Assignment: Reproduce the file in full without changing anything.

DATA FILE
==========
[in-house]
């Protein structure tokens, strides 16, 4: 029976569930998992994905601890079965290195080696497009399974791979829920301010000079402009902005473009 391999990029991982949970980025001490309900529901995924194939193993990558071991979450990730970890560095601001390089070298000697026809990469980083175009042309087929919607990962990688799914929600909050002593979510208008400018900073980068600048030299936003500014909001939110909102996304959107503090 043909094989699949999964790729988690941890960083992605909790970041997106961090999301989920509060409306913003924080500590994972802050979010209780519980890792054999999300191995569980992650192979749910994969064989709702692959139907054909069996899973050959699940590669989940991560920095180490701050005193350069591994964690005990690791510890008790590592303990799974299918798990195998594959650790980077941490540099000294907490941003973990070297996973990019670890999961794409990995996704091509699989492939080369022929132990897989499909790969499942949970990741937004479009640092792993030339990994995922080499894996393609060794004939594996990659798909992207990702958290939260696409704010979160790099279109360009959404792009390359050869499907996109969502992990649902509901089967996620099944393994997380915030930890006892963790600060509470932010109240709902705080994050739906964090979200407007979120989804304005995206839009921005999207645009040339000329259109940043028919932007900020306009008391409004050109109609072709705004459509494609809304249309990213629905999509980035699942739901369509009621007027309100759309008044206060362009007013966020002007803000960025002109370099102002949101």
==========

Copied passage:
[in-house]
């Protein structure tokens, strides 16, 4: 029976569930998992994905601890079965290195080696497009399974791979829920301010000079402009902005473009 391999990029991982949970980025001490309900529901995924194939193993990558071991979450990730970890560095601001390089070298000697026809990469980083175009042309087929919607990962990688799914929600909050002593979510208008400018900073980068600048030299936003500014909001939110909102996304959107503090 043909094989699949999964790729988690941890960083992605909790970041997106961090999301989920509060409306913003924080500590994972802050979010209780519980890792054999999300191995569980992650192979749910994969064989709702692959139907054909069996899973050959699940590669989940991560920095180490701050005193350069591994964690005990690791510890008790590592303990799974299918798990195998594959650790980077941490540099000294907490941003973990070297996973990019670890999961794409990995996704091509699989492939080369022929132990897989499909790969499942949970990741937004479009640092792993030339990994995922080499894996393609060794004939594996990659798909992207990702958290939260696409704010979160790099279109360009959404792009390359050869499907996109969502992990649902509901089967996620099944393994997380915030930890006892963790600060509470932010109240709902705080994050739906964090979200407007979120989804304005995206839009921005999207645009040339000329259109940043028919932007900020306009008391409004050109109609072709705004459509494609809304249309990213629905999509980035699942739901369509009621007027309100759309008044206060362009007013966020002007803000960025002109370099102002949101």